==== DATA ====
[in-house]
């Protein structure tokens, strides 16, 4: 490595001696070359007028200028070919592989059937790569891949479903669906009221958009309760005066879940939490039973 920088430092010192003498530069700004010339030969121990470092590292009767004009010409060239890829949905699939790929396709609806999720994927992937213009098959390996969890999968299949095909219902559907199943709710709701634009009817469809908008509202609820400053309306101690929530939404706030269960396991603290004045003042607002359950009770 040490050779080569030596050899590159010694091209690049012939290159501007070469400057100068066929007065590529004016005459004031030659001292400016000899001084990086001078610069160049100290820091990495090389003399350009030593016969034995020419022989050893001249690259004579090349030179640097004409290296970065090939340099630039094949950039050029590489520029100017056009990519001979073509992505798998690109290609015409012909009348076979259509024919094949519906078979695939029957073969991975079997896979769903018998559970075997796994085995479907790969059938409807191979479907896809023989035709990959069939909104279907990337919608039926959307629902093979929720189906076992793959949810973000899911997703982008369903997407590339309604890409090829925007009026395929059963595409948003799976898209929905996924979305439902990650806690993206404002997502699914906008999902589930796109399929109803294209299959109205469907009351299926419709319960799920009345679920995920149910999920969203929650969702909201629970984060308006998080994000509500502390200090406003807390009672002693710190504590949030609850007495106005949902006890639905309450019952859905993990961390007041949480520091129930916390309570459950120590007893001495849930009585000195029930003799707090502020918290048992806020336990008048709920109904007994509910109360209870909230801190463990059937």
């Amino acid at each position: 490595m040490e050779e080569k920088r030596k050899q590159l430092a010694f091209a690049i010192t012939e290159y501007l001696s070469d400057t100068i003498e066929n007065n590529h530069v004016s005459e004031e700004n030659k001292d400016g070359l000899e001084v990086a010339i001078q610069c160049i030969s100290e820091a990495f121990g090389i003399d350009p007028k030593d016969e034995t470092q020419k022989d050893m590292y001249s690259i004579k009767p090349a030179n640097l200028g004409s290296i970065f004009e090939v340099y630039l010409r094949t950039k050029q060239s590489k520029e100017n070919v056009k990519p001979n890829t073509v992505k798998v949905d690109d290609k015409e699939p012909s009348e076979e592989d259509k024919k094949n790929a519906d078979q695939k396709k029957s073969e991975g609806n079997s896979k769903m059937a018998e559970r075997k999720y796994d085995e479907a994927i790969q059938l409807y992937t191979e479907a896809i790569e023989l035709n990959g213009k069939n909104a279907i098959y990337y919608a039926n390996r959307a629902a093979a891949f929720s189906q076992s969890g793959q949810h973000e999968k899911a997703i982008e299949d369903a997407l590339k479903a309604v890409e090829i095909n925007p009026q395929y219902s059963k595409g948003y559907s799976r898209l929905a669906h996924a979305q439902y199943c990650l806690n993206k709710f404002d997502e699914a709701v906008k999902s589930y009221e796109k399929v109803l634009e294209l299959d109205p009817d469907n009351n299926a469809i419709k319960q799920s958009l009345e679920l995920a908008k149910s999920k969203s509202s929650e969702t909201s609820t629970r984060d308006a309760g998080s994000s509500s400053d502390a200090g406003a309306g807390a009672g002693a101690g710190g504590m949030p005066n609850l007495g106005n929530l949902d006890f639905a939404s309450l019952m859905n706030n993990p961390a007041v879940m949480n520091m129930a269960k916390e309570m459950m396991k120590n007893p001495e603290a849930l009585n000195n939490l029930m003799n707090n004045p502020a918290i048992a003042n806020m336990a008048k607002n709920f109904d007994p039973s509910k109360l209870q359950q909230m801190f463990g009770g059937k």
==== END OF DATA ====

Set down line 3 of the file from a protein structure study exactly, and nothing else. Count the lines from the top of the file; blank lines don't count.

């Amino acid at each position: 490595m040490e050779e080569k920088r030596k050899q590159l430092a010694f091209a690049i010192t012939e290159y501007l001696s070469d400057t100068i003498e066929n007065n590529h530069v004016s005459e004031e700004n030659k001292d400016g070359l000899e001084v990086a010339i001078q610069c160049i030969s100290e820091a990495f121990g090389i003399d350009p007028k030593d016969e034995t470092q020419k022989d050893m590292y001249s690259i004579k009767p090349a030179n640097l200028g004409s290296i970065f004009e090939v340099y630039l010409r094949t950039k050029q060239s590489k520029e100017n070919v056009k990519p001979n890829t073509v992505k798998v949905d690109d290609k015409e699939p012909s009348e076979e592989d259509k024919k094949n790929a519906d078979q695939k396709k029957s073969e991975g609806n079997s896979k769903m059937a018998e559970r075997k999720y796994d085995e479907a994927i790969q059938l409807y992937t191979e479907a896809i790569e023989l035709n990959g213009k069939n909104a279907i098959y990337y919608a039926n390996r959307a629902a093979a891949f929720s189906q076992s969890g793959q949810h973000e999968k899911a997703i982008e299949d369903a997407l590339k479903a309604v890409e090829i095909n925007p009026q395929y219902s059963k595409g948003y559907s799976r898209l929905a669906h996924a979305q439902y199943c990650l806690n993206k709710f404002d997502e699914a709701v906008k999902s589930y009221e796109k399929v109803l634009e294209l299959d109205p009817d469907n009351n299926a469809i419709k319960q799920s958009l009345e679920l995920a908008k149910s999920k969203s509202s929650e969702t909201s609820t629970r984060d308006a309760g998080s994000s509500s400053d502390a200090g406003a309306g807390a009672g002693a101690g710190g504590m949030p005066n609850l007495g106005n929530l949902d006890f639905a939404s309450l019952m859905n706030n993990p961390a007041v879940m949480n520091m129930a269960k916390e309570m459950m396991k120590n007893p001495e603290a849930l009585n000195n939490l029930m003799n707090n004045p502020a918290i048992a003042n806020m336990a008048k607002n709920f109904d007994p039973s509910k109360l209870q359950q909230m801190f463990g009770g059937k």